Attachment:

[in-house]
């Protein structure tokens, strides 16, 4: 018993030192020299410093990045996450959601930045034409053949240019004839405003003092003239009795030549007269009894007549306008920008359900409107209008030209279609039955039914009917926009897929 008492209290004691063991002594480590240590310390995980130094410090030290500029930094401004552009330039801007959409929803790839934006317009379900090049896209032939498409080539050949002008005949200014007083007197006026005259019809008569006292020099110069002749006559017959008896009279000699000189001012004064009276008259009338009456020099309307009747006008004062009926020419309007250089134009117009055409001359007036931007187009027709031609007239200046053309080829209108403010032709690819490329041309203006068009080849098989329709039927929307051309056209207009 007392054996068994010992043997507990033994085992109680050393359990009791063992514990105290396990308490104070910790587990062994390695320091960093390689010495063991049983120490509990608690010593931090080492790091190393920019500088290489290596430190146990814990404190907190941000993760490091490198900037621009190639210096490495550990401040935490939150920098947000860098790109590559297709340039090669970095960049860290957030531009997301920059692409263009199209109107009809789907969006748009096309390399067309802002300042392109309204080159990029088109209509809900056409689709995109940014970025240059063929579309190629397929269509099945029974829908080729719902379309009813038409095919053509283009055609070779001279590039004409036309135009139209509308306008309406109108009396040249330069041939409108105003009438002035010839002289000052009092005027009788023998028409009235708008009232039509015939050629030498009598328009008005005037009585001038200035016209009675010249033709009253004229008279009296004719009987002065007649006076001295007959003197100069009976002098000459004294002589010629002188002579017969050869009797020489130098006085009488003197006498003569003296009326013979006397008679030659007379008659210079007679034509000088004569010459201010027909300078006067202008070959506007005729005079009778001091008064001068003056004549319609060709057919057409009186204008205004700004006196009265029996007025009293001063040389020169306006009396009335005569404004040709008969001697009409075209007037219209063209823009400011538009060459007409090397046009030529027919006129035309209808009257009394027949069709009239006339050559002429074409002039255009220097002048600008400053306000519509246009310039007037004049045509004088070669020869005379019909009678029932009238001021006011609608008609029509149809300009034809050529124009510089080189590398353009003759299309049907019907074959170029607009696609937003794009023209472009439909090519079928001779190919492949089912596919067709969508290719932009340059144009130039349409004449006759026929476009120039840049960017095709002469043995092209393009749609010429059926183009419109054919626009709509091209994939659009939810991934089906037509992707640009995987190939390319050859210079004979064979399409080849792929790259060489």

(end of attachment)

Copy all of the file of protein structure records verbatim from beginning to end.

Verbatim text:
[in-house]
């Protein structure tokens, strides 16, 4: 018993030192020299410093990045996450959601930045034409053949240019004839405003003092003239009795030549007269009894007549306008920008359900409107209008030209279609039955039914009917926009897929 008492209290004691063991002594480590240590310390995980130094410090030290500029930094401004552009330039801007959409929803790839934006317009379900090049896209032939498409080539050949002008005949200014007083007197006026005259019809008569006292020099110069002749006559017959008896009279000699000189001012004064009276008259009338009456020099309307009747006008004062009926020419309007250089134009117009055409001359007036931007187009027709031609007239200046053309080829209108403010032709690819490329041309203006068009080849098989329709039927929307051309056209207009 007392054996068994010992043997507990033994085992109680050393359990009791063992514990105290396990308490104070910790587990062994390695320091960093390689010495063991049983120490509990608690010593931090080492790091190393920019500088290489290596430190146990814990404190907190941000993760490091490198900037621009190639210096490495550990401040935490939150920098947000860098790109590559297709340039090669970095960049860290957030531009997301920059692409263009199209109107009809789907969006748009096309390399067309802002300042392109309204080159990029088109209509809900056409689709995109940014970025240059063929579309190629397929269509099945029974829908080729719902379309009813038409095919053509283009055609070779001279590039004409036309135009139209509308306008309406109108009396040249330069041939409108105003009438002035010839002289000052009092005027009788023998028409009235708008009232039509015939050629030498009598328009008005005037009585001038200035016209009675010249033709009253004229008279009296004719009987002065007649006076001295007959003197100069009976002098000459004294002589010629002188002579017969050869009797020489130098006085009488003197006498003569003296009326013979006397008679030659007379008659210079007679034509000088004569010459201010027909300078006067202008070959506007005729005079009778001091008064001068003056004549319609060709057919057409009186204008205004700004006196009265029996007025009293001063040389020169306006009396009335005569404004040709008969001697009409075209007037219209063209823009400011538009060459007409090397046009030529027919006129035309209808009257009394027949069709009239006339050559002429074409002039255009220097002048600008400053306000519509246009310039007037004049045509004088070669020869005379019909009678029932009238001021006011609608008609029509149809300009034809050529124009510089080189590398353009003759299309049907019907074959170029607009696609937003794009023209472009439909090519079928001779190919492949089912596919067709969508290719932009340059144009130039349409004449006759026929476009120039840049960017095709002469043995092209393009749609010429059926183009419109054919626009709509091209994939659009939810991934089906037509992707640009995987190939390319050859210079004979064979399409080849792929790259060489």